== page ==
‘I’m Not Tossing in the Towel Yet’

The ruins of the Roman Forum, in a print created by the Swiss Photoglob Company at the turn of the 20th century
The ruins of the Roman Forum, in a print created by the Swiss Photoglob Company at the turn of the 20th century (Library of Congress)

About the author: James Fallows is a contributing writer at The Atlantic, and author of the newsletter Breaking the News. He was chief White House speechwriter for President Jimmy Carter, and is a co-founder, with his wife, Deborah Fallows, of the Our Towns Civic Foundation.

Editor’s Note: This article previously appeared in a different format as part of The Atlantic’s Notes section, retired in 2021.

The new print issue of the magazine has a short thought-experiment article, by me, on what happened after the fall of the Roman empire. (As I point out, this concerned the Western empire only—the one based in Italy, and the one Edward Gibbon described in The Decline and Fall. The Eastern empire, based in Constantinople, had many more centuries to run.)

In a first round of reader responses, historians and others reacted (mainly) to the article’s (intentionally overstated) headline, “The End of the Roman Empire Wasn’t That Bad.” And in a second round, a veteran of governance issues named Eric Schnurer argued that a renewed focus on local-level renewal and innovation was proper, since localities were the only places where innovation had ever occurred.

Here is another round, on the point I mainly hoped the article would raise: how Americans, ever optimistic about the rebound capacity of their perpetually self-reinventing system, should think about the possibility that “it’s different this time,” and that national-level governance might finally be strained beyond its rebound abilities. Over to the readers:

1) Civil servants still want to serve. In my article I quoted Philip Zelikow, of the University of Virginia, on the difference between national-level and local officials. At the state, local, and regional level, Zelikow said, elected and career officials have no choice but to work together and actually solve problems. Whereas at the national level, politics is more and more about culture war—“who you like, who you hate, which side you’re on,” as Zelikow put it.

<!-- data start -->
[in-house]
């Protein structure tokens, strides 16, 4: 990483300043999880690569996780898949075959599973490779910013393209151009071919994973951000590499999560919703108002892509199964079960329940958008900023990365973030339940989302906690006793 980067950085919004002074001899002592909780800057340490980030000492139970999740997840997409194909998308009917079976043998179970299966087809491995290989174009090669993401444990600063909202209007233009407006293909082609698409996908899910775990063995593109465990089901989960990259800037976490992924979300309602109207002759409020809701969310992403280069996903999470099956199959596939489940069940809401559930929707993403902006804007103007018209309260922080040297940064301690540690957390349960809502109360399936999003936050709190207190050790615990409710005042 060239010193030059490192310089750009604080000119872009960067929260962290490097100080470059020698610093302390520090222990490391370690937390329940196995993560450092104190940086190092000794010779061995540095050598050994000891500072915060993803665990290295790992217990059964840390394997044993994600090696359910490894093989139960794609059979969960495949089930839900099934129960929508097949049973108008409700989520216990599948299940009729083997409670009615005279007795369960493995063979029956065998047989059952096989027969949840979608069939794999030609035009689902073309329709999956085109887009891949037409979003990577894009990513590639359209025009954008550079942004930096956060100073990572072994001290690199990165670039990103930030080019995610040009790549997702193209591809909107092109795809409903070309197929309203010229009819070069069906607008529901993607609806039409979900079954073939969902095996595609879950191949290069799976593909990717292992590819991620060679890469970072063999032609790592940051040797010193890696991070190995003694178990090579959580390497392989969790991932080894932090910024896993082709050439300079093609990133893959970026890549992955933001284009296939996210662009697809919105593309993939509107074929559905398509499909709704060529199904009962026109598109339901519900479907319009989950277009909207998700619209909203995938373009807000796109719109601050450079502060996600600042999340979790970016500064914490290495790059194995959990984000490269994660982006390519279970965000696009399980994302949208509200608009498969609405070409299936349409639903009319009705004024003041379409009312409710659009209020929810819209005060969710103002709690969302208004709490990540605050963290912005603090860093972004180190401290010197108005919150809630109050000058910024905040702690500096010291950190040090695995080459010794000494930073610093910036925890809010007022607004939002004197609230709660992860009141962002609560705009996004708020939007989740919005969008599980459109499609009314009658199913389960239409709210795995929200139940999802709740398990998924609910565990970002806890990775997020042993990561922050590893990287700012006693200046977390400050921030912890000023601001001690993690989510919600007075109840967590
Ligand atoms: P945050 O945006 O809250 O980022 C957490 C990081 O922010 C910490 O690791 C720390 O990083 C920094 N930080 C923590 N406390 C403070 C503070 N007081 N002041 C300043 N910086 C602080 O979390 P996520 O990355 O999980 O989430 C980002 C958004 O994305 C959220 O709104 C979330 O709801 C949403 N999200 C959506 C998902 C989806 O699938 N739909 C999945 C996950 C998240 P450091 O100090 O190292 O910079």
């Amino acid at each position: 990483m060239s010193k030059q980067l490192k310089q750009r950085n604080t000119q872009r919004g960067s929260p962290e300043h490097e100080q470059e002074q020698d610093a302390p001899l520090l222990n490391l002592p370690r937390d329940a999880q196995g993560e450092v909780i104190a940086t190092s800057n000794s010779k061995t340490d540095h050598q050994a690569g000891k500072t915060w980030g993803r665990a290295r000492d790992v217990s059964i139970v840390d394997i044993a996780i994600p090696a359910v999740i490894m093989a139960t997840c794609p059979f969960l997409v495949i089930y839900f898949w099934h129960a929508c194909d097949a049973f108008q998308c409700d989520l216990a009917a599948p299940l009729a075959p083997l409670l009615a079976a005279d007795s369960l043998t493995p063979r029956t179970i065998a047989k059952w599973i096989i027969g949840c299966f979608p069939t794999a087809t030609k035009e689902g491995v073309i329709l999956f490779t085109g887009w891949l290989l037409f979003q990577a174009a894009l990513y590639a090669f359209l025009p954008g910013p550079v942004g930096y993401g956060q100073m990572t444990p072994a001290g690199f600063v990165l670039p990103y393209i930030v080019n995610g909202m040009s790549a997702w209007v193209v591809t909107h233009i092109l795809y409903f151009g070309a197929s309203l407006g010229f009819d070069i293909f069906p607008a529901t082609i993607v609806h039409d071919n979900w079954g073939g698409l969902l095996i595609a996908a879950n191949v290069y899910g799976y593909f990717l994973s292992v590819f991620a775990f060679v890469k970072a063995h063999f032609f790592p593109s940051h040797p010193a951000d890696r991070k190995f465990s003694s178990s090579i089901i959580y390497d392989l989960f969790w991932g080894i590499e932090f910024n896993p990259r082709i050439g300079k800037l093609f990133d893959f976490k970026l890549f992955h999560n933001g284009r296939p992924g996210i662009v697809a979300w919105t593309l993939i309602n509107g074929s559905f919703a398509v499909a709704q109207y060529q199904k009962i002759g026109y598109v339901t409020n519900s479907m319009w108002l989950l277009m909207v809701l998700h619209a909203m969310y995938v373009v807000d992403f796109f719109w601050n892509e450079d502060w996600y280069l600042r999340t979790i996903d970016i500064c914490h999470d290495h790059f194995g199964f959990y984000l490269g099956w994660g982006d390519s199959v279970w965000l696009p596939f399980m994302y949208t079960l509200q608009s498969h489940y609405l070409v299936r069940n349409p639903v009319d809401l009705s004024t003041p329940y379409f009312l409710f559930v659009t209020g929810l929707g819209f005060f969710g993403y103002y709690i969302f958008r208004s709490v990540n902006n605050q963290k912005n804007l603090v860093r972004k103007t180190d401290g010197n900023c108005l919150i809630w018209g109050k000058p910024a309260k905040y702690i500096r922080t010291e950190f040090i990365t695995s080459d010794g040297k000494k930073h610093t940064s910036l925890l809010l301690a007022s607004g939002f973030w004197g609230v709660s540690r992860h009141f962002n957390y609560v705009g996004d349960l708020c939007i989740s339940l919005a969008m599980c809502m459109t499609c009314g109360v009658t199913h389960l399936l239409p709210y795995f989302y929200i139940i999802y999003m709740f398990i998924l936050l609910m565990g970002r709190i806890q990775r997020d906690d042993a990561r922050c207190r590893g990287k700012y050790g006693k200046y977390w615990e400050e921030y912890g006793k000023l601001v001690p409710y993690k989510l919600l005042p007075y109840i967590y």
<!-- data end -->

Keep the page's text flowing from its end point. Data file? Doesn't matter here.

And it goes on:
A career official at a national-level agency replies:

In November, I will mark 32 years of federal service.

My grandparents came here with nothing. I’m an age of rising tides; my parents had the grit and good fortune to grant me and my brothers and sisters every reasonable opportunity, and then some.

That’s fundamentally why I entered public service, and that’s fundamentally why I remain in public service. I am grateful, and feel a responsibility to give back.

Your essay, comparing our federal state to Rome in its age of decline, strikes a chord, and in doing so fills me with an undeniable melancholy.

I push back against Zelikow’s “which side are you on” fatalism about national governance, even as I admit I see evidence of it all around me.

I’m not tossing in the towel yet.


A 19th-century photo of the Roman-era arena in Arles, France (Library of Congress)

2) Optimates vs. “Populares”: The battle goes on. From a history professor of my own Boomer generation:

I have been thinking about that [Roman] period quite a bit lately, as we see the collapse of societal norms and the failure of many central governments to actually govern.

I see the present as actually more in parallel to the fall of the republic in the first century B.C.E.

At that time, the empire had begun to take form, with vast amounts of wealth pouring into the center, but mainly enriching the senatorial oligarchs. The men who had fought the wars were forced off their land, which came to be farmed on vast plantations by slaves. The new global order failed the yeomen, mainly because the rich, who controlled the government, refused to relinquish any of their wealth to help the impoverished citizens.

Seems familiar.

The society broke into two warring parties: Optimates and Populares (the “Best” and the “People”). They engaged in wars with each other, mobilizing personal armies, and violence came to be used as a means of government with leaders of each side being killed by mobs, culminating in the death of Julius Caesar. The society had become so divided that in the end, the only way to govern was by autocratic rule: Augustus.

I fear that we are near that point, and that a demagogue will arise who has more shrewdness than our current demagogue-wannabe. Trump has blazed the pathway that others can well follow.